Diabetes – What is Diabetes?
Diabetes is a serious illness that affects millions of people each year. It happens when your body isn’t producing enough insulin, or it’s not able to use the insulin it does produce effectively.
The good news is that it is curable and treated or delayed through diet, exercise and medication. It is also crucial to recognize the signs so you can determine whether you have a problem and seek treatment.
What is diabetes?
Diabetes is a chronic illness (long-lasting), which alters how your body converts food into energy. It occurs when your pancreas does not produce enough insulin or isn’t able to use it properly.
Insulin is a hormone that assists your cells absorb and use sugar, also known as glucose. People with type 2 diabetes don’t make enough insulin or their bodies aren’t able to utilize it correctly.
The blood sugar levels increase over time in both types of diabetes. This can lead to problems with the eyes, feet, and kidneys. It could also cause damage to arteries in your heart and brain.
Type 1 diabetes
Type 1 diabetes is an auto-immune disease which means that the body’s immune system attacks and destroys insulin-producing cells in the pancreas. This process can last for months or even years before resulting in a complete lack of insulin.
Insulin is needed by people with type 1 diabetes all day. They also need to monitor their blood glucose levels and adjust the levels of insulin, food and activity levels to keep their blood glucose within a healthy range.
Type 2 diabetes
If you have type 2 the body isn’t producing insulin as it should. Insulin is a hormone that aids in the movement of glucose (blood sugar) from your blood into your cells which can then be utilized to generate energy.
People with type 2 diabetes have to manage their condition by consuming a balanced diet and exercise. They may also have to take medicine to control their blood sugar levels.
The signs of diabetes in women
Diabetes is a chronic disease that affects all races as well as ethnic groups as well as ages and genders. However, women are at a greater risk than men.
Women who suffer from diabetes are more likely to develop complications, like heart disease (the most common complication associated with diabetes), and vision loss.
One of the early warning signs of women suffering from diabetes is a higher thirst and increased urinary frequency, also known as polydipsia. This is because diabetes causes excess sugar to build up in the bloodstream and your kidneys don’t have the capacity to filter it out correctly.
Men with diabetes Men: Symptoms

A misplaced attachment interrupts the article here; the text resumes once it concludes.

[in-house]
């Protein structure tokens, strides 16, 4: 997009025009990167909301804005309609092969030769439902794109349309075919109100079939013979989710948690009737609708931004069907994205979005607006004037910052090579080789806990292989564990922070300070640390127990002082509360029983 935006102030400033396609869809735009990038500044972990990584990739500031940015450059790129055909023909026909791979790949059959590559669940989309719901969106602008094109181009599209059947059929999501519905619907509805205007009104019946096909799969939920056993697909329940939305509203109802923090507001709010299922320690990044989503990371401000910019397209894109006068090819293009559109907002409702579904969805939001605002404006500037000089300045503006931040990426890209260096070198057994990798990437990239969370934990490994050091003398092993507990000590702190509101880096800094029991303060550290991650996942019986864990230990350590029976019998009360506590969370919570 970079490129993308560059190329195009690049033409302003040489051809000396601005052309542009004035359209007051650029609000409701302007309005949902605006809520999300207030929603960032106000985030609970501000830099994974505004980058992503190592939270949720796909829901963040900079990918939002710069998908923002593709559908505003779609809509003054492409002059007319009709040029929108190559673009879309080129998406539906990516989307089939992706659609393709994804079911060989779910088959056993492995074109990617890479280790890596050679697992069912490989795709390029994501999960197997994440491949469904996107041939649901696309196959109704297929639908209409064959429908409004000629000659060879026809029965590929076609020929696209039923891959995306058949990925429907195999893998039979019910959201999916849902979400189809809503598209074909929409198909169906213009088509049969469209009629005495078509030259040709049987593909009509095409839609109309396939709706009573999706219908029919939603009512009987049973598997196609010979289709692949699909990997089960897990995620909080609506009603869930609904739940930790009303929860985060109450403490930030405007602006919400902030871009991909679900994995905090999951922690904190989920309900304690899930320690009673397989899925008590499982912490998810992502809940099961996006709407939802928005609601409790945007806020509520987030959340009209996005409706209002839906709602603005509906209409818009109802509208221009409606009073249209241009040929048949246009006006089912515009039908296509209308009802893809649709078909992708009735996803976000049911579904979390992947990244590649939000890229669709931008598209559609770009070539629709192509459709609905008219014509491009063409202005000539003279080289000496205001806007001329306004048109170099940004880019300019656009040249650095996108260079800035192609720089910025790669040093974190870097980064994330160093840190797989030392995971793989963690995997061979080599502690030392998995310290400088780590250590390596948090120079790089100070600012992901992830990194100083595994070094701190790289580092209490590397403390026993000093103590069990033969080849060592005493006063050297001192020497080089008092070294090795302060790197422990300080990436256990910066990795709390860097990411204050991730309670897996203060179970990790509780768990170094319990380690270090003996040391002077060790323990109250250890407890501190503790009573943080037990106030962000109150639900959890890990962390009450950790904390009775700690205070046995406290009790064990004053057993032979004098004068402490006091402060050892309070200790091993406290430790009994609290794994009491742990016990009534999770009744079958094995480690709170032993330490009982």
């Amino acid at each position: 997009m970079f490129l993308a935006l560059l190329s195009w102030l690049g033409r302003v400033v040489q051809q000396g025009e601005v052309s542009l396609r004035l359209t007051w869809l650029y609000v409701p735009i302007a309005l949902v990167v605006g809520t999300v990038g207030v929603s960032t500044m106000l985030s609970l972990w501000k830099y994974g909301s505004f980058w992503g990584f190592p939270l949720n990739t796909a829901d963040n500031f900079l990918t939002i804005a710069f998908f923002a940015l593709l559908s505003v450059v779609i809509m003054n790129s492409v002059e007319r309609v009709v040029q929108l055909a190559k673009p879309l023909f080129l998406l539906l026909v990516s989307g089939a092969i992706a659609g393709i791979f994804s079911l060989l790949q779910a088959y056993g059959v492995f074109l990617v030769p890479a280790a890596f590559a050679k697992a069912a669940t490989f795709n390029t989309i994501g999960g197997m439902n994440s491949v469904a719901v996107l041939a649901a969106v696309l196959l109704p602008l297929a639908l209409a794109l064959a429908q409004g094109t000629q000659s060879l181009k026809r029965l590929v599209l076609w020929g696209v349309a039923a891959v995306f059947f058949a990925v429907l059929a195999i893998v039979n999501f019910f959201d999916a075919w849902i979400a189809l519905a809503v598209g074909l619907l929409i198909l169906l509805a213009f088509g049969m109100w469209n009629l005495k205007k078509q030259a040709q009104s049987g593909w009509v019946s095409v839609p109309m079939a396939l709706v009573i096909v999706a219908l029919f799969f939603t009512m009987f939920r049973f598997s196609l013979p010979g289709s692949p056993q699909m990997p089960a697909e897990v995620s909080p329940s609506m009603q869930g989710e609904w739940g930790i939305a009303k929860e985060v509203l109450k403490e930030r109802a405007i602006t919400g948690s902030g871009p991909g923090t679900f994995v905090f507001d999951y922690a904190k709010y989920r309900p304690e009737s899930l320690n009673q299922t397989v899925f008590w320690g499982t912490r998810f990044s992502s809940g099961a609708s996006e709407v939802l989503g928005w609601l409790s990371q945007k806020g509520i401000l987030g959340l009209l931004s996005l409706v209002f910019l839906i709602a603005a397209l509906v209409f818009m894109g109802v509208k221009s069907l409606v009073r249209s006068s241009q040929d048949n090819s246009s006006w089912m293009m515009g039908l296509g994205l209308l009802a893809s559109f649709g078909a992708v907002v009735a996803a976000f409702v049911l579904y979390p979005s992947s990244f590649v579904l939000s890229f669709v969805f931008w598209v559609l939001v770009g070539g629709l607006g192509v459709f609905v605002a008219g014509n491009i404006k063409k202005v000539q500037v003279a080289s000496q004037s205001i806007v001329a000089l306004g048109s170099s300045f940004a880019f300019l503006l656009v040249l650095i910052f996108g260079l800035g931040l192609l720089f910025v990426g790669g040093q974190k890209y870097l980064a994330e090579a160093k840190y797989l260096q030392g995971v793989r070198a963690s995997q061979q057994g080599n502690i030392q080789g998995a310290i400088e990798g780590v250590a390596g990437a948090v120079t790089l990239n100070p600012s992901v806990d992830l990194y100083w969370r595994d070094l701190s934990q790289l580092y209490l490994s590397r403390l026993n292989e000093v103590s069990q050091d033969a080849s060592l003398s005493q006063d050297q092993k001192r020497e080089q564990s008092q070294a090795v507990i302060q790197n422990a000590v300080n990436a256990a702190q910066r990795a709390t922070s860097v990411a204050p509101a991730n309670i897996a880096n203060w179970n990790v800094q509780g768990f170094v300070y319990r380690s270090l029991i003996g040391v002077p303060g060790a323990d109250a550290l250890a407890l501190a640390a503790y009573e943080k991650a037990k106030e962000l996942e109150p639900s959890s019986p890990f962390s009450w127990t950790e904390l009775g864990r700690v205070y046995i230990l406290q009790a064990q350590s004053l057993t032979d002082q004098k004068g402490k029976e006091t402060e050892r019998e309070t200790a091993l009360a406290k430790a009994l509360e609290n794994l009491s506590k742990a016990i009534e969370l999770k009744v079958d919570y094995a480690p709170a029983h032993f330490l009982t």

In the case of diabetes, cells are unable to make use of blood sugar (glucose) for energy. This is typically because the pancreas ceases to produce enough insulin.
This causes high blood sugar levels. Your body attempts to lower these levels by flushing excess glucose out of your bloodstream via urine.
People suffering from diabetes frequently feel thirsty and need to drink large amounts of fluids. This can be up to four liters a day.
Men may also lose weight because their bodies utilize muscle for energy rather than fat. This is due to the fact that their blood sugar levels remain elevated for long periods.
A healthy diet for diabetes can be a key part of managing the condition. It can help you control blood sugar levels, manage your weight, and lower the risk of developing heart disease.
Your diet should consist of a wide range of whole foods like fruits whole grains, vegetables beans, and low-fat dairy. It should be free of saturated (unhealthy) fats and added sugars.
You may need to limit your consumption of drinks sweetened with sugar. These drinks usually contain high levels of sugar that can cause elevated blood sugar levels.
Your doctor may prescribe diabetes medications to keep your blood sugar (glucose) levels within a normal range. These drugs are often paired with changes to your lifestyle, such as exercise and diet to help manage diabetes.
If your blood sugar levels aren’t being well controlled on one medicine then a second medication could be added. Your doctor will guide you to determine the most appropriate medicine for your preferences and needs.
Newer medications like glucagon-like peptide-1 receptor agonists and sodium-glucose COtransporter-2 inhibitors decrease blood sugar levels, provide cardiovascular and kidney benefits, and reduce the risk of complications. They also help with weight loss and come in both tablet and injection forms.